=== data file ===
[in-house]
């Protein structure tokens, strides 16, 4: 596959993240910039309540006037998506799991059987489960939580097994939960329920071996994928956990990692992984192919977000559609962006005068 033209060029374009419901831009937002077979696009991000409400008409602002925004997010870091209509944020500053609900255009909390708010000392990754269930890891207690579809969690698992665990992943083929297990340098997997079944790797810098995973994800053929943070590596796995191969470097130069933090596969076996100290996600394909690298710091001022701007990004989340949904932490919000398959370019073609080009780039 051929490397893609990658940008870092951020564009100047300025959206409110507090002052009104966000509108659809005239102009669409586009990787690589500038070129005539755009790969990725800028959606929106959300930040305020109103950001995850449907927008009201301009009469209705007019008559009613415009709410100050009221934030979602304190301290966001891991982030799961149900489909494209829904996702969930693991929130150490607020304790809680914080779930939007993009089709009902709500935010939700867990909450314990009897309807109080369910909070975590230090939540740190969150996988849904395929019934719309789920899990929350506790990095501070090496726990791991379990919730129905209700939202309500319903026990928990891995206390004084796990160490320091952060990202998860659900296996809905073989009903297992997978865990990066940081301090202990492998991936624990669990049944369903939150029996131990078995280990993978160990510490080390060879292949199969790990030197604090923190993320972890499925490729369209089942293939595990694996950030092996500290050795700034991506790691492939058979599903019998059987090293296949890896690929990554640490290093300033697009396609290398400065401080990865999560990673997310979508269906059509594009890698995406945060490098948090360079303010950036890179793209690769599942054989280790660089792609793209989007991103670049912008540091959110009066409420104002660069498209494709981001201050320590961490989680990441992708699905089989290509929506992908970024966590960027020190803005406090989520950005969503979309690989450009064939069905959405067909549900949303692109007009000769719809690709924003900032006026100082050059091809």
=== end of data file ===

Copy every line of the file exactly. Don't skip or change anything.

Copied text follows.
[in-house]
């Protein structure tokens, strides 16, 4: 596959993240910039309540006037998506799991059987489960939580097994939960329920071996994928956990990692992984192919977000559609962006005068 033209060029374009419901831009937002077979696009991000409400008409602002925004997010870091209509944020500053609900255009909390708010000392990754269930890891207690579809969690698992665990992943083929297990340098997997079944790797810098995973994800053929943070590596796995191969470097130069933090596969076996100290996600394909690298710091001022701007990004989340949904932490919000398959370019073609080009780039 051929490397893609990658940008870092951020564009100047300025959206409110507090002052009104966000509108659809005239102009669409586009990787690589500038070129005539755009790969990725800028959606929106959300930040305020109103950001995850449907927008009201301009009469209705007019008559009613415009709410100050009221934030979602304190301290966001891991982030799961149900489909494209829904996702969930693991929130150490607020304790809680914080779930939007993009089709009902709500935010939700867990909450314990009897309807109080369910909070975590230090939540740190969150996988849904395929019934719309789920899990929350506790990095501070090496726990791991379990919730129905209700939202309500319903026990928990891995206390004084796990160490320091952060990202998860659900296996809905073989009903297992997978865990990066940081301090202990492998991936624990669990049944369903939150029996131990078995280990993978160990510490080390060879292949199969790990030197604090923190993320972890499925490729369209089942293939595990694996950030092996500290050795700034991506790691492939058979599903019998059987090293296949890896690929990554640490290093300033697009396609290398400065401080990865999560990673997310979508269906059509594009890698995406945060490098948090360079303010950036890179793209690769599942054989280790660089792609793209989007991103670049912008540091959110009066409420104002660069498209494709981001201050320590961490989680990441992708699905089989290509929506992908970024966590960027020190803005406090989520950005969503979309690989450009064939069905959405067909549900949303692109007009000769719809690709924003900032006026100082050059091809």